4. Preheat your oven to 450 degrees F and line a baking sheet with parchment paper.
5. Generously sprinkle a workspace with flour and place your dough on top of it. Use a pastry cutter to cut the dough into 12 pieces. Roll each piece into a thin log and twist each one over itself, tucking the ends under (you can also check out a pretzel-shaping tutorial if you choose to shape your dough into a traditional pretzel shape).
6. Bring a large pot of water to a boil, then add the baking soda and salt. Once the water is boiling, dial down the heat to a simmer. Add two pretzel twists in at a time, cooking each for about 20 seconds before flipping and cooking for another 20 seconds. Transfer pretzels to a wire rack to dry while you prepare the rest.
7. In a small bowl, combine the egg and two tablespoons of milk. Use a fork to gently beat the mixture together. Use a silicone brush to brush the tops of the pretzels with the glaze then sprinkle with sesame seeds and sea salt.
8. Place the baking sheet in the oven and bake the pretzels for about 8-10 minutes, or until they are golden brown. Cool the pretzels on a wire rack and eat warm, plain or with mustard.

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Posted by Kasey

Kasey is the food editor and co-founder of Turntable Kitchen. She loves dark chocolate, warm crusty bread, and traveling to new places. She speaks Russian, but does not like vodka.

  • ml

    brillant post. thanks for having the courage to share. also, do you think they would be roughly the same made with spelt flour (white and whole wheat accordingly)?

  • 2016 is a year for being brave. May it be your bravest year yet. Love you!

  • Thank you! You know, I am always experimenting with different flours — sometimes it works and sometimes it doesn’t. The original recipe used all-purpose flour but I decided to throw in whole wheat. I’ve never made yeasted breads with spelt flour so I can’t say, but I would experiment 🙂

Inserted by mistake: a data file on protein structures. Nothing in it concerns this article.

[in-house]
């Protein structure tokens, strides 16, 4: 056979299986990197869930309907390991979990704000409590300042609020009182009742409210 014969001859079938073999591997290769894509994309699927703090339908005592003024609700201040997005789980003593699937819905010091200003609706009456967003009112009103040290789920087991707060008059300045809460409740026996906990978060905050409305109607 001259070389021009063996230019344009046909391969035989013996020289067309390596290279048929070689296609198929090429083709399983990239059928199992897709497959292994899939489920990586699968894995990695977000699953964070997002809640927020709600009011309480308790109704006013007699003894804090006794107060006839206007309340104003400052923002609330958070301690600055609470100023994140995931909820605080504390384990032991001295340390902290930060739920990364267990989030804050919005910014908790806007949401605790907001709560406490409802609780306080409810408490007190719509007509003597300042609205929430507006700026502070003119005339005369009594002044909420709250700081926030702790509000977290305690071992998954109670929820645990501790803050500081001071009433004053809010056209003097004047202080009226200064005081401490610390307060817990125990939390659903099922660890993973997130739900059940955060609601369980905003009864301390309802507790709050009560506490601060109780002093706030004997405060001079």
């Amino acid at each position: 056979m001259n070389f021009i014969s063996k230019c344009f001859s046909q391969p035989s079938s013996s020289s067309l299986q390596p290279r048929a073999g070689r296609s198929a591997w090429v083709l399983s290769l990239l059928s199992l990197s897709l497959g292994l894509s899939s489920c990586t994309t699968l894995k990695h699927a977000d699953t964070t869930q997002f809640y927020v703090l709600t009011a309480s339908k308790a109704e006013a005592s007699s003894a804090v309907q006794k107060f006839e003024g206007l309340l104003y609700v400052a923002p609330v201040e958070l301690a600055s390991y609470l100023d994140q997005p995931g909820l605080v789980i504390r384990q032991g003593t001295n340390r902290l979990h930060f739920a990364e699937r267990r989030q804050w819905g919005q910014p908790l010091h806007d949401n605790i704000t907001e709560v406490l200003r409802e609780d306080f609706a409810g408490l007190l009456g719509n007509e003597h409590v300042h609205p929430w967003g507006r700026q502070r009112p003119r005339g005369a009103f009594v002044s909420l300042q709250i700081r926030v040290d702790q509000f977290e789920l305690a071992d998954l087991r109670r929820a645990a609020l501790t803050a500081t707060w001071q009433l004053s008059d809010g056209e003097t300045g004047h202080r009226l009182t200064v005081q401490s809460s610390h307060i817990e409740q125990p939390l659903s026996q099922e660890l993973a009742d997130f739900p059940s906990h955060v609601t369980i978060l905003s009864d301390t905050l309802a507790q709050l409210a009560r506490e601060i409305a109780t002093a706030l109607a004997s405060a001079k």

• Thanks my dear. Cheers to 2016 from the West Coast! xoxo

  • Beautiful post, Kasey! You are such a hero with that overly full plate these days. I keep thinking of you and your 3 babes. I hope 2016 is a fantastic, mostly-fear-free, year for you. Go lady go!
    xoxoxxo

  • Thank you so much, Erin! I hope so, too 🙂 And same to you! xo

  • southernsouffle

    Love this post, Kasey! Fear can cripple us from living if we let it. Here’s hoping for a fearless 2016 for you, with lots of Sesame Salt Pretzels. 🙂

  • Thanks so much, Erika! Happy 2016 to you!

  • These pretzels look so yummy. I want to reach out and grab one. Good for you on identifying your fears and trying to move past them. I can totally relate to you. I live a lot of my life in fear. I am hoping to be braver in 2016 as well. As they say, change can’t happen in your comfort zone.

  • Thanks, Natasha! Let’s be brave together 🙂

  • Mike Diago

    These will be my first experiment with making and baking dough at home. I hope mine end up looking as good as these. Perhaps this weekend I’ll give it a stab. Thanks for posting this!